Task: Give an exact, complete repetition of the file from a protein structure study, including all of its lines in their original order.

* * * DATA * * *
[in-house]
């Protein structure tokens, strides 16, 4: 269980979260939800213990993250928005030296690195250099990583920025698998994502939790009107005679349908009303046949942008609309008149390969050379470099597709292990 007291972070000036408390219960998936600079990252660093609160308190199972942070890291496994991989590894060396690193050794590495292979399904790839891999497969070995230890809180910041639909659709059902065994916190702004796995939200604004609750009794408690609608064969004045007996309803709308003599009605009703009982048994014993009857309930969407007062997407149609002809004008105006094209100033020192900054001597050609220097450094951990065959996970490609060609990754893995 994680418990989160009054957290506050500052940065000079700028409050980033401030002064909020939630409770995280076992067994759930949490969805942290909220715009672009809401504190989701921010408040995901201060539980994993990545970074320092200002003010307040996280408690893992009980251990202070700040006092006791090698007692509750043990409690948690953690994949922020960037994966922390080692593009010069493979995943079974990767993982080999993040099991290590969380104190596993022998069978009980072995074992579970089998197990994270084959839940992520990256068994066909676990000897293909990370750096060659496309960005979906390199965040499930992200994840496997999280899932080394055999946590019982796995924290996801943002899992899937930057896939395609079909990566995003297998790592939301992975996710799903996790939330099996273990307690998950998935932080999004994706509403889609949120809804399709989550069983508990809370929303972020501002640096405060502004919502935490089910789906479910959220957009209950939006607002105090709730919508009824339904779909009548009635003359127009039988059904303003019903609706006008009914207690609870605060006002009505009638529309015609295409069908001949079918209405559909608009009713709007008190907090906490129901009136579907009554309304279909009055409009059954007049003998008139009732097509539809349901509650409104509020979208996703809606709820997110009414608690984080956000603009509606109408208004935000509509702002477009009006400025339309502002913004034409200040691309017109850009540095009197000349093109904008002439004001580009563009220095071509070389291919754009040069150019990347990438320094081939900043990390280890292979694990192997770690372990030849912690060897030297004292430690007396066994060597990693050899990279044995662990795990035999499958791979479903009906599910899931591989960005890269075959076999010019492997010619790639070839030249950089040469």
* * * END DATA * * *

[in-house]
């Protein structure tokens, strides 16, 4: 269980979260939800213990993250928005030296690195250099990583920025698998994502939790009107005679349908009303046949942008609309008149390969050379470099597709292990 007291972070000036408390219960998936600079990252660093609160308190199972942070890291496994991989590894060396690193050794590495292979399904790839891999497969070995230890809180910041639909659709059902065994916190702004796995939200604004609750009794408690609608064969004045007996309803709308003599009605009703009982048994014993009857309930969407007062997407149609002809004008105006094209100033020192900054001597050609220097450094951990065959996970490609060609990754893995 994680418990989160009054957290506050500052940065000079700028409050980033401030002064909020939630409770995280076992067994759930949490969805942290909220715009672009809401504190989701921010408040995901201060539980994993990545970074320092200002003010307040996280408690893992009980251990202070700040006092006791090698007692509750043990409690948690953690994949922020960037994966922390080692593009010069493979995943079974990767993982080999993040099991290590969380104190596993022998069978009980072995074992579970089998197990994270084959839940992520990256068994066909676990000897293909990370750096060659496309960005979906390199965040499930992200994840496997999280899932080394055999946590019982796995924290996801943002899992899937930057896939395609079909990566995003297998790592939301992975996710799903996790939330099996273990307690998950998935932080999004994706509403889609949120809804399709989550069983508990809370929303972020501002640096405060502004919502935490089910789906479910959220957009209950939006607002105090709730919508009824339904779909009548009635003359127009039988059904303003019903609706006008009914207690609870605060006002009505009638529309015609295409069908001949079918209405559909608009009713709007008190907090906490129901009136579907009554309304279909009055409009059954007049003998008139009732097509539809349901509650409104509020979208996703809606709820997110009414608690984080956000603009509606109408208004935000509509702002477009009006400025339309502002913004034409200040691309017109850009540095009197000349093109904008002439004001580009563009220095071509070389291919754009040069150019990347990438320094081939900043990390280890292979694990192997770690372990030849912690060897030297004292430690007396066994060597990693050899990279044995662990795990035999499958791979479903009906599910899931591989960005890269075959076999010019492997010619790639070839030249950089040469």